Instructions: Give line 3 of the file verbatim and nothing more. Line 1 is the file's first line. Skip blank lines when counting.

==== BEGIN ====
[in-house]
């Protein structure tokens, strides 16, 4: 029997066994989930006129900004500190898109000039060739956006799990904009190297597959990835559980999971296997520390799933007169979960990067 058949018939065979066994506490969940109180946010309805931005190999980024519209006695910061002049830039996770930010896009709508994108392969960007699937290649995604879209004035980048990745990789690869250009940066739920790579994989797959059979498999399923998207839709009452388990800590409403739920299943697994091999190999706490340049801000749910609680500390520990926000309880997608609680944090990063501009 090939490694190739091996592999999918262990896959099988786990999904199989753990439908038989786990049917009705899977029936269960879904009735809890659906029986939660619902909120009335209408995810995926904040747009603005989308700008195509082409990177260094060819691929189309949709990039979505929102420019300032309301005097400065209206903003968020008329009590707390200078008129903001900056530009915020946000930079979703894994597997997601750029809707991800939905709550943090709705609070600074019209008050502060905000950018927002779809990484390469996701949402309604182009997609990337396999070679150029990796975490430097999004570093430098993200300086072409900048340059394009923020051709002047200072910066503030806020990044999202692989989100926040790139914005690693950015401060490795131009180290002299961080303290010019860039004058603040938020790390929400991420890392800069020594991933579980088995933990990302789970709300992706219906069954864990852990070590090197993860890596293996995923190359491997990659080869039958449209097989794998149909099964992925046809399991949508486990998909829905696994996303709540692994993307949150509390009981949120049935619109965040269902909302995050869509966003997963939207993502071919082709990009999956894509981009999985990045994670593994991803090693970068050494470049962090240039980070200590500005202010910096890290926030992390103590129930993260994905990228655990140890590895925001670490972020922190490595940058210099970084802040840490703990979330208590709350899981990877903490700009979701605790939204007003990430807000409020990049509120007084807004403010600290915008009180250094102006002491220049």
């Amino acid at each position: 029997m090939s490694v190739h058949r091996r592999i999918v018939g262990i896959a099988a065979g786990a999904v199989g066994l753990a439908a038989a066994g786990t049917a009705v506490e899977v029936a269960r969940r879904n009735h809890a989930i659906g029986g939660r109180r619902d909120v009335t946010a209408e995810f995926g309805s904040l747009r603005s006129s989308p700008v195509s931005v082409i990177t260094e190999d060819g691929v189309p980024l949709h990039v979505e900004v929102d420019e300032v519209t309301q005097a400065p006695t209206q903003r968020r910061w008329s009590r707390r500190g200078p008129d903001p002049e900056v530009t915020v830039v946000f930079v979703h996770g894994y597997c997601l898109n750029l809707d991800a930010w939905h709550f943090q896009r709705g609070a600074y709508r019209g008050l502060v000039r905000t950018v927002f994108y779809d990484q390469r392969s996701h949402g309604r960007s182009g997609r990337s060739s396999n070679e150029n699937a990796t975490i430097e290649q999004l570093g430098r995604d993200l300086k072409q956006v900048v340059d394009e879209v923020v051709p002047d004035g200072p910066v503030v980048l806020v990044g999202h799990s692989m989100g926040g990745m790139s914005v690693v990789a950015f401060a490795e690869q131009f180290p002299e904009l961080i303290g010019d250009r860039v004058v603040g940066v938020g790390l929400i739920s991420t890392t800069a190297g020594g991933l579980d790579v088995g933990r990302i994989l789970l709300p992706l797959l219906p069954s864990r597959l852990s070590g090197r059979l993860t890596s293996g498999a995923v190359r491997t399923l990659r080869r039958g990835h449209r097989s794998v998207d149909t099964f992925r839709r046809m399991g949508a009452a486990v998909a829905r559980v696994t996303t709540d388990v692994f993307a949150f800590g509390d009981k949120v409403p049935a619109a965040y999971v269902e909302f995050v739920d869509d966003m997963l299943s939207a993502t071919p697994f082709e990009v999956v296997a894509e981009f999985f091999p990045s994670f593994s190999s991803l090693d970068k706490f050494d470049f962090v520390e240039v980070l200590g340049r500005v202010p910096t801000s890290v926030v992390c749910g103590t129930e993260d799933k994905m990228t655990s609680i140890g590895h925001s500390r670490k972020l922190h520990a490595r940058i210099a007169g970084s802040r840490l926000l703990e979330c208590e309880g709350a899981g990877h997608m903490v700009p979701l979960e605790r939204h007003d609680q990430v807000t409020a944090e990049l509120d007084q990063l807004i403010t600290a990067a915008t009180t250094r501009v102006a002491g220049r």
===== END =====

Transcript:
């Amino acid at each position: 029997m090939s490694v190739h058949r091996r592999i999918v018939g262990i896959a099988a065979g786990a999904v199989g066994l753990a439908a038989a066994g786990t049917a009705v506490e899977v029936a269960r969940r879904n009735h809890a989930i659906g029986g939660r109180r619902d909120v009335t946010a209408e995810f995926g309805s904040l747009r603005s006129s989308p700008v195509s931005v082409i990177t260094e190999d060819g691929v189309p980024l949709h990039v979505e900004v929102d420019e300032v519209t309301q005097a400065p006695t209206q903003r968020r910061w008329s009590r707390r500190g200078p008129d903001p002049e900056v530009t915020v830039v946000f930079v979703h996770g894994y597997c997601l898109n750029l809707d991800a930010w939905h709550f943090q896009r709705g609070a600074y709508r019209g008050l502060v000039r905000t950018v927002f994108y779809d990484q390469r392969s996701h949402g309604r960007s182009g997609r990337s060739s396999n070679e150029n699937a990796t975490i430097e290649q999004l570093g430098r995604d993200l300086k072409q956006v900048v340059d394009e879209v923020v051709p002047d004035g200072p910066v503030v980048l806020v990044g999202h799990s692989m989100g926040g990745m790139s914005v690693v990789a950015f401060a490795e690869q131009f180290p002299e904009l961080i303290g010019d250009r860039v004058v603040g940066v938020g790390l929400i739920s991420t890392t800069a190297g020594g991933l579980d790579v088995g933990r990302i994989l789970l709300p992706l797959l219906p069954s864990r597959l852990s070590g090197r059979l993860t890596s293996g498999a995923v190359r491997t399923l990659r080869r039958g990835h449209r097989s794998v998207d149909t099964f992925r839709r046809m399991g949508a009452a486990v998909a829905r559980v696994t996303t709540d388990v692994f993307a949150f800590g509390d009981k949120v409403p049935a619109a965040y999971v269902e909302f995050v739920d869509d966003m997963l299943s939207a993502t071919p697994f082709e990009v999956v296997a894509e981009f999985f091999p990045s994670f593994s190999s991803l090693d970068k706490f050494d470049f962090v520390e240039v980070l200590g340049r500005v202010p910096t801000s890290v926030v992390c749910g103590t129930e993260d799933k994905m990228t655990s609680i140890g590895h925001s500390r670490k972020l922190h520990a490595r940058i210099a007169g970084s802040r840490l926000l703990e979330c208590e309880g709350a899981g990877h997608m903490v700009p979701l979960e605790r939204h007003d609680q990430v807000t409020a944090e990049l509120d007084q990063l807004i403010t600290a990067a915008t009180t250094r501009v102006a002491g220049r």